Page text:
Types of friction determining level of privacy (@floridi ontological friction)

Temporal

Related to or limited by time

 

Spatial

Spaces

Walls (eg. Are they soundproof)

Doors (locked/open)

Partitions (thickness/thinness)

Materials used (eg glass)

Architecture

Physical separation

 

Sensory

Smell

Taste

Touch

Sight

Hearing

 

Obscurity

Search visibility

Unprotected access

Identification (pseudonyms/anonymization)

Clarity

Right to be forgotten

Difficulty of collecting

In physical library v digital library

Difficulty of correlating/aggregating

Burdensome to obtain

Deliberate use of misleading information

 

Training & awareness

Users & librarians technical knowledge to protect privacy

Advising on websites to use (based on behavioural tracking)

Knowledge of library procedures

Knowledge of the law

Awareness as empowerment

 

Information behaviour

Self censorship

Conforming to expectations (because of chilling effect)

Privacy calculus

 

Context

Information type

Transmission principle (consent, coerced, stolen, buying, selling, confidentiality, stewardship, acting under the authority of a court with a warrant, and national security)

Who is the sender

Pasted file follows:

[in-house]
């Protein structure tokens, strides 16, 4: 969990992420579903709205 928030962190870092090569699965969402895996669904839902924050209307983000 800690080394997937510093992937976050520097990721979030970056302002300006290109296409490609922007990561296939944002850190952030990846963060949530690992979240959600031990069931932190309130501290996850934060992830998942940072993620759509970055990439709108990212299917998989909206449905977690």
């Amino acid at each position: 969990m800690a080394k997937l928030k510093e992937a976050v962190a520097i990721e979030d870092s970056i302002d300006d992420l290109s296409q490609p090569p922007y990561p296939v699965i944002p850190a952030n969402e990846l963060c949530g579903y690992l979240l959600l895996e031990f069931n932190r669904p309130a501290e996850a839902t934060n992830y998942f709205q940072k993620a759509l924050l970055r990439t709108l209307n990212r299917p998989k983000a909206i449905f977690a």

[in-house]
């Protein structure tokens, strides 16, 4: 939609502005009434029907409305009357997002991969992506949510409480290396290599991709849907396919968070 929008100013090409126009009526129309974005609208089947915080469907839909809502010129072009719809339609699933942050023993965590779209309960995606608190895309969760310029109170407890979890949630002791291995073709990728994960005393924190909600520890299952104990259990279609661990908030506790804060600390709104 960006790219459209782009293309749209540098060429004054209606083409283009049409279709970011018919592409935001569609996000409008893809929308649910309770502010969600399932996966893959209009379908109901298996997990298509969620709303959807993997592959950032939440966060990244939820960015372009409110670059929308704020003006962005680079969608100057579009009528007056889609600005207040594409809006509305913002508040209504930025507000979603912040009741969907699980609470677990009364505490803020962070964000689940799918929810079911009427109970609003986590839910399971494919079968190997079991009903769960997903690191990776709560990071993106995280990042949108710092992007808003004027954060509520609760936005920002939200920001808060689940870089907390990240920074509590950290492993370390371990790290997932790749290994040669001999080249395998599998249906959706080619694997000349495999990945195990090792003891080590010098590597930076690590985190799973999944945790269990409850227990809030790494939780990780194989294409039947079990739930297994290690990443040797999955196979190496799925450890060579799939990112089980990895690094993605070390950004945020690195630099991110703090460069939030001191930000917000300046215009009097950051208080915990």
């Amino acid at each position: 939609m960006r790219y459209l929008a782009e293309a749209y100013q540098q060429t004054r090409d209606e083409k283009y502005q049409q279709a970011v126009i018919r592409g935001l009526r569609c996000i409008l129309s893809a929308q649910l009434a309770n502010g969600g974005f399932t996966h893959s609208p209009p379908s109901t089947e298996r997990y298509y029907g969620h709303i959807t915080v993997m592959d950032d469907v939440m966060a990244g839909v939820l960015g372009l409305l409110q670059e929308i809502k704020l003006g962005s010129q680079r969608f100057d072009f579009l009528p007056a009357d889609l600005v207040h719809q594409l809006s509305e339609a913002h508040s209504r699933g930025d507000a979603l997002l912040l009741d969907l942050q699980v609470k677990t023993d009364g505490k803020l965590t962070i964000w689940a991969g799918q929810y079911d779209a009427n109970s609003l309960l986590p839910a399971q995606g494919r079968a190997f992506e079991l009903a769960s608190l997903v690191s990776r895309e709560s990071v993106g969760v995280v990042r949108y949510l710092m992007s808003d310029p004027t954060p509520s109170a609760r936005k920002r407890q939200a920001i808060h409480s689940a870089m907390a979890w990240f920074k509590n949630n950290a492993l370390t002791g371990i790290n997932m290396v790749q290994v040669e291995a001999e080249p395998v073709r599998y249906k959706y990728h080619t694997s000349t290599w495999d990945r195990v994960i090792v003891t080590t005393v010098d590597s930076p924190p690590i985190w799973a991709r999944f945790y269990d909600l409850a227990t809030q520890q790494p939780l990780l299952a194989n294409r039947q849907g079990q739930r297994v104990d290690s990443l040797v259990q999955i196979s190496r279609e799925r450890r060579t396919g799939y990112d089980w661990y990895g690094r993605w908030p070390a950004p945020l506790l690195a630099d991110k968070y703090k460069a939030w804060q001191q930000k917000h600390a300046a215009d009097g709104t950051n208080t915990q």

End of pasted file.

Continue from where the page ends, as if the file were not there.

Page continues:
Who is the recipient

Ethical concerns

 

Regulatory

Law: international, supra-national, national, local (in federal systems), case law

Norms: market norms, social norms, moral/non-moral norms, cultural norms

Self-regulation: terms & conditions, contracts, ethical codes, guidelines, standards

Codified library policies and practices

 

Technology

Privacy enhancing technologies

Privacy invasive technologies

Differential privacy

Privacy by design

 

Examples of temporal friction

  • Patron borrowing records anonymised once items have been returned
  • Library has CCTV cameras in place in all the public areas, but automatically wipes the tapes after 28 days
  • Paper based records for computer bookings destroyed at the end of each week
  • Transactional logs generated by access control software and network authentication anonymized/destroyed when no longer needed

 

Examples of spatial friction

  • Try to avoid indiscreet reference interviews (voice level, private space)
  • Reserved items placed in an open area of the library. The books don’t have any paper wrapped around them to disguise their contents, making it easy to spot titles that are racy, on controversial topics, or which the user would be embarrassed for others to know they had asked for. And the users’ complete surname visible on a piece of paper placed inside the book
  • Berwick’s new-look library has been criticised for the lack of privacy it offers customers coming in to discuss sensitive issues. The building now houses a range of services offered by Northumberland County Council. It means library, registration, tourism and customer service facilities are housed in the same place. However, concerns have been raised that potentially sensitive matters, such as conversations about housing benefits and council tax and even personal details, could easily be overheard. There is a private area for customers but it is understood it does not have computer access (http://www.berwick-advertiser.co.uk/news/privacy-concern-raised-following-library-revamp-1-4199427)
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